I’m not going to give a blow-by-blow account of the debate, and I’m certainly not posting this to gloat at Robertson (who I consider a personal friend of sorts after our encounters), but he is an extremely tough debating opponent.  While I was satisfied with how I came off in my debates against him, I took as many hits as I scored and tripped over my own arguments on a couple of occasions, particularly on evidence an atheist would accept as evidence for God in Show One and the moral argument in Show Two.

Shermer on the other hand is a seasoned pro and has heard it all before and will do so a thousand times again.  While I in my reckless youth tend to take more of an all-guns-blazing approach at the microphone, Shermer is far more laid back in his citing of peer-reviewed journal papers, opinion polls and tried-and-trusted philosophical arguments.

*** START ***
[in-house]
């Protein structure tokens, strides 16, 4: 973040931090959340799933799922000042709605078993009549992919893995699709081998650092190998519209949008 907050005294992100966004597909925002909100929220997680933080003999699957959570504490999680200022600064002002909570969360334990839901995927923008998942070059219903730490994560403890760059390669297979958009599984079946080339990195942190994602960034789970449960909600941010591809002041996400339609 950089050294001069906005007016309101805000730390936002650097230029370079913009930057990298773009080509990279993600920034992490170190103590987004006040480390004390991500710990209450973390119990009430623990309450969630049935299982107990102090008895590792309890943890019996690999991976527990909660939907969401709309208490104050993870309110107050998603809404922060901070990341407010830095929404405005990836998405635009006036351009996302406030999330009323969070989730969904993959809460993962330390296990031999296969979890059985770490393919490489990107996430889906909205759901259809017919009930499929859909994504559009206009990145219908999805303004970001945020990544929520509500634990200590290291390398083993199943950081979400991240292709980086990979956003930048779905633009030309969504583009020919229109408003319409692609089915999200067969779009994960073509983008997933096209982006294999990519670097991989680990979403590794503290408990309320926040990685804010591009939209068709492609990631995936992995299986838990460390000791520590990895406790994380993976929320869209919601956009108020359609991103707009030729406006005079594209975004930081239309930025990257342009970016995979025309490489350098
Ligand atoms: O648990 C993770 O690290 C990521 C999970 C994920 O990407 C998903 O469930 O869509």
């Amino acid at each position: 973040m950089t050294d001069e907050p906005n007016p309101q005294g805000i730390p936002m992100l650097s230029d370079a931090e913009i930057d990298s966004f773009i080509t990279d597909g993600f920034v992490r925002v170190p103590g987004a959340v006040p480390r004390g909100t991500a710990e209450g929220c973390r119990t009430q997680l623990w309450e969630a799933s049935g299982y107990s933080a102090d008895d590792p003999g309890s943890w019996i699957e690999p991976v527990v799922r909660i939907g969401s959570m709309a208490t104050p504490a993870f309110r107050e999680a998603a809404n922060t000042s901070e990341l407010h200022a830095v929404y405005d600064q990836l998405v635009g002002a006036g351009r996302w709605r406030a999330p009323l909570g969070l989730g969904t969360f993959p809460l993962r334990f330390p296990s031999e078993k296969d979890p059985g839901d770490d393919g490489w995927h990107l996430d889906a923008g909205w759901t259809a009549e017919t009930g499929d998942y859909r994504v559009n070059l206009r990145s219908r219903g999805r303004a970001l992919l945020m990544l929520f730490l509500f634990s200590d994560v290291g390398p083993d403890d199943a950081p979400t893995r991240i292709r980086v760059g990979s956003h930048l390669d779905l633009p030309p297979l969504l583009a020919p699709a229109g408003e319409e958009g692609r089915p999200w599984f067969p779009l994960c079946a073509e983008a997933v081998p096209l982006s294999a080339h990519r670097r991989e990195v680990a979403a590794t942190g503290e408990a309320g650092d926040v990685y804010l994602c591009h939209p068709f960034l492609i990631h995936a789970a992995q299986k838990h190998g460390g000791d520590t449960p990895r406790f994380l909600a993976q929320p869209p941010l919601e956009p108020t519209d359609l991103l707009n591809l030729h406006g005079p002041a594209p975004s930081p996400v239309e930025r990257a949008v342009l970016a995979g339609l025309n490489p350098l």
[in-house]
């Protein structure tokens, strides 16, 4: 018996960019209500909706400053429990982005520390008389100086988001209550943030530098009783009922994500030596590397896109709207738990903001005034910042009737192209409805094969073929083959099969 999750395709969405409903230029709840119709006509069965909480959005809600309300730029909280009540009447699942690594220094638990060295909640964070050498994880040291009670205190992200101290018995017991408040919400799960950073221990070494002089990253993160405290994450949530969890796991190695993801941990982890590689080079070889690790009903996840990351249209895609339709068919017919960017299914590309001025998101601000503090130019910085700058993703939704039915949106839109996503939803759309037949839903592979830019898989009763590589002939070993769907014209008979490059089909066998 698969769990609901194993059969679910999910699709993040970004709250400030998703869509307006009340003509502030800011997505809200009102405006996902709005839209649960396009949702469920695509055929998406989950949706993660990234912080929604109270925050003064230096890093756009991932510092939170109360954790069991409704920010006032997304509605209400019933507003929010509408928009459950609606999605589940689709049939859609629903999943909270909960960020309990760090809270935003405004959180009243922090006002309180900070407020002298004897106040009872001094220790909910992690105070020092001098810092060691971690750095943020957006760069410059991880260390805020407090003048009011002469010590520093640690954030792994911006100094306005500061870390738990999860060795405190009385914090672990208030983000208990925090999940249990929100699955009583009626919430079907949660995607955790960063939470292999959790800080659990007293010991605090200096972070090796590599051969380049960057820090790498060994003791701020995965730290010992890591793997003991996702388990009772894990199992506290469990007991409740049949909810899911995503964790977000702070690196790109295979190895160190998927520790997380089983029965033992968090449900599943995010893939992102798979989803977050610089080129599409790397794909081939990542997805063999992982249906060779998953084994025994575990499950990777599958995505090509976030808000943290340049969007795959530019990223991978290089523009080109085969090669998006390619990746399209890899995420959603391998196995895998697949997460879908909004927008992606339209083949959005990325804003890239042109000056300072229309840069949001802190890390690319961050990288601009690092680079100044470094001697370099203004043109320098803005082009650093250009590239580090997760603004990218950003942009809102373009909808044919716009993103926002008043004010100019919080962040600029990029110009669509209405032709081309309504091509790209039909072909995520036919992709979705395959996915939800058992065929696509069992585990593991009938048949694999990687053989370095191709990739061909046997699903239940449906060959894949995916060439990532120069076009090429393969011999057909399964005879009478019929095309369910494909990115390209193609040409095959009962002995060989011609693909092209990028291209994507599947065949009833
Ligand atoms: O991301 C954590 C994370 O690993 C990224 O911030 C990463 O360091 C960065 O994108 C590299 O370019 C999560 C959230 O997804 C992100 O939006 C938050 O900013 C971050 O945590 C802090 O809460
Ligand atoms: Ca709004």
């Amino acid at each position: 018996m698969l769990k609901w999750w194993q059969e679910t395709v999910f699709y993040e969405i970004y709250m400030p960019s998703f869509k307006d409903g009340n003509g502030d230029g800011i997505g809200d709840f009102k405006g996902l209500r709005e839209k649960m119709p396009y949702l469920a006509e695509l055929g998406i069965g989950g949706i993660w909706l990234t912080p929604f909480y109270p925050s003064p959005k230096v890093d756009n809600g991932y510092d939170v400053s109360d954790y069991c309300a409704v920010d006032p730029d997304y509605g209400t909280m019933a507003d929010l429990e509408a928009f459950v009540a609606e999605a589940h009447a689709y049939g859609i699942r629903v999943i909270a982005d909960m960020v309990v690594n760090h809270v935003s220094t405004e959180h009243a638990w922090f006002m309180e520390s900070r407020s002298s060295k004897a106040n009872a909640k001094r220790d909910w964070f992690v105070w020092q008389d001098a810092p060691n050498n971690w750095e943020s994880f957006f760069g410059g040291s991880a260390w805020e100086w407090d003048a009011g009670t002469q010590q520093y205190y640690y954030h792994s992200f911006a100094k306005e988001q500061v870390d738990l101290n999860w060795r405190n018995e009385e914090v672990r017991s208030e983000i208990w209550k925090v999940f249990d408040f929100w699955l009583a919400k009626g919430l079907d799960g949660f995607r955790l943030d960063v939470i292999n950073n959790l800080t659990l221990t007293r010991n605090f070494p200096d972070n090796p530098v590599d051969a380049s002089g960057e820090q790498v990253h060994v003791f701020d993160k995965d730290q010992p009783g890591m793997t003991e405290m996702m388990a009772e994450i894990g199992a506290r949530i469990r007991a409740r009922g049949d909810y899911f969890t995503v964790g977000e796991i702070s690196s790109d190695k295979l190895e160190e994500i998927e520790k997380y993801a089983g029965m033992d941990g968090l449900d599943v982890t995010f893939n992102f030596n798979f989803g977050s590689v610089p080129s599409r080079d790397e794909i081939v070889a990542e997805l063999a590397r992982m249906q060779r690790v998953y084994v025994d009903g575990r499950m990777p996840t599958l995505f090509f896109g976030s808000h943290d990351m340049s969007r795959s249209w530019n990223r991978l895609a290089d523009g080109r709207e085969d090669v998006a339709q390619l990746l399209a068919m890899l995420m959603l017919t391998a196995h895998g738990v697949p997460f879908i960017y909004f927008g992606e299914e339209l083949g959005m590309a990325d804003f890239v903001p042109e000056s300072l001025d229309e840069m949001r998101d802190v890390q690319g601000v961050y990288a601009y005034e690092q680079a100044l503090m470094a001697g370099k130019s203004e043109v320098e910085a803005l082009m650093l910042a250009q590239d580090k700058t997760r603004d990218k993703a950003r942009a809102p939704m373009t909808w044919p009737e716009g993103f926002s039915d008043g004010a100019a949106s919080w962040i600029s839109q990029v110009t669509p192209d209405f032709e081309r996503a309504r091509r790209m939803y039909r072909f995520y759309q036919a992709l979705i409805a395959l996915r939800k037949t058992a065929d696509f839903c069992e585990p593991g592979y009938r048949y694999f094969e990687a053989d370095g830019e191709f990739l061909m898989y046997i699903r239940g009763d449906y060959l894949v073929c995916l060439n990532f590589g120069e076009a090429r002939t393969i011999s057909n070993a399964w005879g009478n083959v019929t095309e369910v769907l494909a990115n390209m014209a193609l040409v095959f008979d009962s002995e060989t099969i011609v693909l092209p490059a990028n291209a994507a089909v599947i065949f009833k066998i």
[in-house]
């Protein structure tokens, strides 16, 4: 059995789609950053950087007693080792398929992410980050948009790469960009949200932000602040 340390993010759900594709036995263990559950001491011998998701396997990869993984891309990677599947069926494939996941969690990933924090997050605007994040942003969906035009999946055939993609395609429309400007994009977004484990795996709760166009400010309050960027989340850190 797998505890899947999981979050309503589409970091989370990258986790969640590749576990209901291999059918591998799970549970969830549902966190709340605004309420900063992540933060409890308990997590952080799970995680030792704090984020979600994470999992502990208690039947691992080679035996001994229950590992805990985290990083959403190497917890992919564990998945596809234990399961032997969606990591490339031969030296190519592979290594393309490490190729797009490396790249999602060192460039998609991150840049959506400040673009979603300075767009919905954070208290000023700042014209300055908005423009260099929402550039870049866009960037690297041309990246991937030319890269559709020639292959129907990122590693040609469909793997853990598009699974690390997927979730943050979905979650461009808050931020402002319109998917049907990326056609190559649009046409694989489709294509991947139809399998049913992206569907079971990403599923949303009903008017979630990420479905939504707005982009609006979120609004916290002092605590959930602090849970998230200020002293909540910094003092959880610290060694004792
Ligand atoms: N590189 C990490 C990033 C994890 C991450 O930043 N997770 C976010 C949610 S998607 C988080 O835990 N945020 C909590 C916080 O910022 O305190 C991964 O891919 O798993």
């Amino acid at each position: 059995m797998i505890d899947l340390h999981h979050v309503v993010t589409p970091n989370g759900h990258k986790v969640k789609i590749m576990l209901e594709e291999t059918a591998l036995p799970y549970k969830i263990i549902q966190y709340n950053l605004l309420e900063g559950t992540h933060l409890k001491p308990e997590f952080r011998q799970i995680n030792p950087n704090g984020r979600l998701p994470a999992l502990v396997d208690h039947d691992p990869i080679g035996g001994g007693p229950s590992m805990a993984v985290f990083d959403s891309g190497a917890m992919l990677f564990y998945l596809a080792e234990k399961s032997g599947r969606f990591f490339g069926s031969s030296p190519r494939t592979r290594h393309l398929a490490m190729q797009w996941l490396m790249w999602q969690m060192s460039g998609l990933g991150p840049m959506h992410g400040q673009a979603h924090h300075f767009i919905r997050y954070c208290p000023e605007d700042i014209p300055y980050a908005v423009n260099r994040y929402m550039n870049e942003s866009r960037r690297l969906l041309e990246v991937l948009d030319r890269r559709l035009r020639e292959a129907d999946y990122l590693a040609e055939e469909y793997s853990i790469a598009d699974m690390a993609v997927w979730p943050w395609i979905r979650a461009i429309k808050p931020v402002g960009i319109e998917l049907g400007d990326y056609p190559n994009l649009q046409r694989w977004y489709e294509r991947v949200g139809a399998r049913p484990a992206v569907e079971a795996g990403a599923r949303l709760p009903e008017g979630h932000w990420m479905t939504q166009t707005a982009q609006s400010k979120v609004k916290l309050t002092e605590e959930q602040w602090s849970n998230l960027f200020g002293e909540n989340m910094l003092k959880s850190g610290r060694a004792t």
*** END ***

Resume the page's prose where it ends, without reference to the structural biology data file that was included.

These were especially effective against Robertson’s arguments which seemed to be based largely on personal experience of visits to “Sweden’s atheist utopia” where apparently people are much less willing to sell you a drink than the Americans.  Shermer is going to withhold judgement until he runs the experiment for himself.

I particularly admired the way Shermer put paid to the popular notion that Christians lead the fight against slavery by pointing out that William Wilberforce and John Newton were in the minority of Christians who opposed the practice when the established Anglican and Catholic Churches were defending it.

In a similar vein to how Christianity has a posteriori claimed the moral high ground in respect of abolition, Shermer predicts that the current firestorm over gay marriage in the USA will be resolved in the next 20 years or so to the benefit of homosexuals.  While today the most vehement opponents of gay marriage are Christians, as with slavery, Christians will surely single out the few of their number who supported gay marriage and hold them out as leading the fight for equal rights!